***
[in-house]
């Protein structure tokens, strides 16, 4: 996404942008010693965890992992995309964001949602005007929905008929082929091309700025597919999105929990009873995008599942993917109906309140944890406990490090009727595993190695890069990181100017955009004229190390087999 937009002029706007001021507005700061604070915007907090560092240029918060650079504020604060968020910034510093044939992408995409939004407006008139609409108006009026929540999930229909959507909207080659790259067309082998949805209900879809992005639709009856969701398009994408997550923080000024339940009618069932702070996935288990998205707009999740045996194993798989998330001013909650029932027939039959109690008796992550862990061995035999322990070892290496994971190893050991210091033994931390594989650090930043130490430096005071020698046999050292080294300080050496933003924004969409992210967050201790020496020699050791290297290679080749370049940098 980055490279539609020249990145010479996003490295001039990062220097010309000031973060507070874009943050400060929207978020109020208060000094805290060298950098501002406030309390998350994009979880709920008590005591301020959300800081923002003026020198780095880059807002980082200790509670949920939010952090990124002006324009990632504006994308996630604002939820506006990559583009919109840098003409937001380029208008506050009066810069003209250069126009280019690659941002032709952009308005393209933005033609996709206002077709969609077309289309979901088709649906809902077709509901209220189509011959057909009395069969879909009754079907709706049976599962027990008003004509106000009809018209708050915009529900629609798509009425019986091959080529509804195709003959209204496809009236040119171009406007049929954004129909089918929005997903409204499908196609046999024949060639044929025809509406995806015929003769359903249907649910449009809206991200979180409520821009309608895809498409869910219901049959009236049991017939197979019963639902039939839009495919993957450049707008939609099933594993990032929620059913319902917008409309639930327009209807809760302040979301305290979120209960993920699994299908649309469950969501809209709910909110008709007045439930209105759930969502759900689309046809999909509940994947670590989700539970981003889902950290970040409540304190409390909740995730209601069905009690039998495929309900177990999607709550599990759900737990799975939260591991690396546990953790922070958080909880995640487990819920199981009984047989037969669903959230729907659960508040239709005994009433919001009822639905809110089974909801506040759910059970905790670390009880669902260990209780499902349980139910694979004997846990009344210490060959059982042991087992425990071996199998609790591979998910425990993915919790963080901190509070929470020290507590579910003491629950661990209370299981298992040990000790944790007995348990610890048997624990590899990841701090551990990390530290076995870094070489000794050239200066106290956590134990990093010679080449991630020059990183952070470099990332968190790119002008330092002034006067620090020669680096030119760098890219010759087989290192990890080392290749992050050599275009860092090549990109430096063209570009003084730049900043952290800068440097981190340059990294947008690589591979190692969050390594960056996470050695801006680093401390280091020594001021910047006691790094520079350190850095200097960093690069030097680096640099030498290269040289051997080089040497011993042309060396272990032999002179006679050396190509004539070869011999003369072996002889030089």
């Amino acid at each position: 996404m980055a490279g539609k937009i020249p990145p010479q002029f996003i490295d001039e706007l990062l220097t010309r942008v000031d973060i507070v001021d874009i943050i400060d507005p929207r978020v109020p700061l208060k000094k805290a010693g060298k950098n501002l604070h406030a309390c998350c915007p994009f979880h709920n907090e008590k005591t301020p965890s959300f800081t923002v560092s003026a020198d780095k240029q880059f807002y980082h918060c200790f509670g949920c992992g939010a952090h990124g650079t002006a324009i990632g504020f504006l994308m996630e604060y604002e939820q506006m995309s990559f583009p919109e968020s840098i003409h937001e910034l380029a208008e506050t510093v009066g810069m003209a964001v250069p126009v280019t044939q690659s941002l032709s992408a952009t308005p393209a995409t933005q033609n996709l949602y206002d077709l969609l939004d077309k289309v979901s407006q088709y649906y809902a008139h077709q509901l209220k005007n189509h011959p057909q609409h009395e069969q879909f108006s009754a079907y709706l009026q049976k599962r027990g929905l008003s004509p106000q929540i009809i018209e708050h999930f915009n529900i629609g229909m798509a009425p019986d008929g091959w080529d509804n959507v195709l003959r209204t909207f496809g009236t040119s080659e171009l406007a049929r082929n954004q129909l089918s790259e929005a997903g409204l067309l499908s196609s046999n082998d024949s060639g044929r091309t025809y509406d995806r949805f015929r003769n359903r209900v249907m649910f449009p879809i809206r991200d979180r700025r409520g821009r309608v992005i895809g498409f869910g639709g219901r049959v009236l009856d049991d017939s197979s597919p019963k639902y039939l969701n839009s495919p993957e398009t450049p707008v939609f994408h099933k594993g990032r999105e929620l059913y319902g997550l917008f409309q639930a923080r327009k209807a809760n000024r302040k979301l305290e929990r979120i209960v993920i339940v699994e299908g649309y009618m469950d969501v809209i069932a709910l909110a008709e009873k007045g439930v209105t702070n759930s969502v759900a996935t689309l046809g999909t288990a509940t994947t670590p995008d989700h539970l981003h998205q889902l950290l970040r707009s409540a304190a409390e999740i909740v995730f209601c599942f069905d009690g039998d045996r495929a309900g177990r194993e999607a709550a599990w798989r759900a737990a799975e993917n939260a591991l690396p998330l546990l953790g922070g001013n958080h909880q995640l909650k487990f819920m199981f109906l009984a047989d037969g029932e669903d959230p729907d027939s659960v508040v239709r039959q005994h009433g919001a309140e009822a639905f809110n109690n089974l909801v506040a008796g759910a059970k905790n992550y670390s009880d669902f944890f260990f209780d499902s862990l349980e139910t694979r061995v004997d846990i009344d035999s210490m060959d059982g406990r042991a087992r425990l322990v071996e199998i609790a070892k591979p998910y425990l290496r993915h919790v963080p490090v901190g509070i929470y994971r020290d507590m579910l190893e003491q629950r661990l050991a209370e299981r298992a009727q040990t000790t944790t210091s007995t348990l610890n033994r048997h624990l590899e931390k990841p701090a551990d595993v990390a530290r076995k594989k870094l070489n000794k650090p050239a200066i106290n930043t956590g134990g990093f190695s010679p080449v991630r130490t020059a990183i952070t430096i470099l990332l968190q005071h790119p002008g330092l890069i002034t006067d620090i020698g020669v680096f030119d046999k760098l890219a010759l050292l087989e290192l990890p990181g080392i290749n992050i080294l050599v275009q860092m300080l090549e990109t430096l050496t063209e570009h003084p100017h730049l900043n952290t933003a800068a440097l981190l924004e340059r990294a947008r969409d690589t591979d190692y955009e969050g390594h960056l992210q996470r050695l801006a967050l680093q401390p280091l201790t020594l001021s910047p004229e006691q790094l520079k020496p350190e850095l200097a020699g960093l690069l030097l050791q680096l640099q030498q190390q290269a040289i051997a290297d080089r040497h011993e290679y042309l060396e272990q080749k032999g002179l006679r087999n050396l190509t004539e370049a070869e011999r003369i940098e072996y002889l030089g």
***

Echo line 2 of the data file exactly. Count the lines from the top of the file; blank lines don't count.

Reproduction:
């Protein structure tokens, strides 16, 4: 996404942008010693965890992992995309964001949602005007929905008929082929091309700025597919999105929990009873995008599942993917109906309140944890406990490090009727595993190695890069990181100017955009004229190390087999 937009002029706007001021507005700061604070915007907090560092240029918060650079504020604060968020910034510093044939992408995409939004407006008139609409108006009026929540999930229909959507909207080659790259067309082998949805209900879809992005639709009856969701398009994408997550923080000024339940009618069932702070996935288990998205707009999740045996194993798989998330001013909650029932027939039959109690008796992550862990061995035999322990070892290496994971190893050991210091033994931390594989650090930043130490430096005071020698046999050292080294300080050496933003924004969409992210967050201790020496020699050791290297290679080749370049940098 980055490279539609020249990145010479996003490295001039990062220097010309000031973060507070874009943050400060929207978020109020208060000094805290060298950098501002406030309390998350994009979880709920008590005591301020959300800081923002003026020198780095880059807002980082200790509670949920939010952090990124002006324009990632504006994308996630604002939820506006990559583009919109840098003409937001380029208008506050009066810069003209250069126009280019690659941002032709952009308005393209933005033609996709206002077709969609077309289309979901088709649906809902077709509901209220189509011959057909009395069969879909009754079907709706049976599962027990008003004509106000009809018209708050915009529900629609798509009425019986091959080529509804195709003959209204496809009236040119171009406007049929954004129909089918929005997903409204499908196609046999024949060639044929025809509406995806015929003769359903249907649910449009809206991200979180409520821009309608895809498409869910219901049959009236049991017939197979019963639902039939839009495919993957450049707008939609099933594993990032929620059913319902917008409309639930327009209807809760302040979301305290979120209960993920699994299908649309469950969501809209709910909110008709007045439930209105759930969502759900689309046809999909509940994947670590989700539970981003889902950290970040409540304190409390909740995730209601069905009690039998495929309900177990999607709550599990759900737990799975939260591991690396546990953790922070958080909880995640487990819920199981009984047989037969669903959230729907659960508040239709005994009433919001009822639905809110089974909801506040759910059970905790670390009880669902260990209780499902349980139910694979004997846990009344210490060959059982042991087992425990071996199998609790591979998910425990993915919790963080901190509070929470020290507590579910003491629950661990209370299981298992040990000790944790007995348990610890048997624990590899990841701090551990990390530290076995870094070489000794050239200066106290956590134990990093010679080449991630020059990183952070470099990332968190790119002008330092002034006067620090020669680096030119760098890219010759087989290192990890080392290749992050050599275009860092090549990109430096063209570009003084730049900043952290800068440097981190340059990294947008690589591979190692969050390594960056996470050695801006680093401390280091020594001021910047006691790094520079350190850095200097960093690069030097680096640099030498290269040289051997080089040497011993042309060396272990032999002179006679050396190509004539070869011999003369072996002889030089």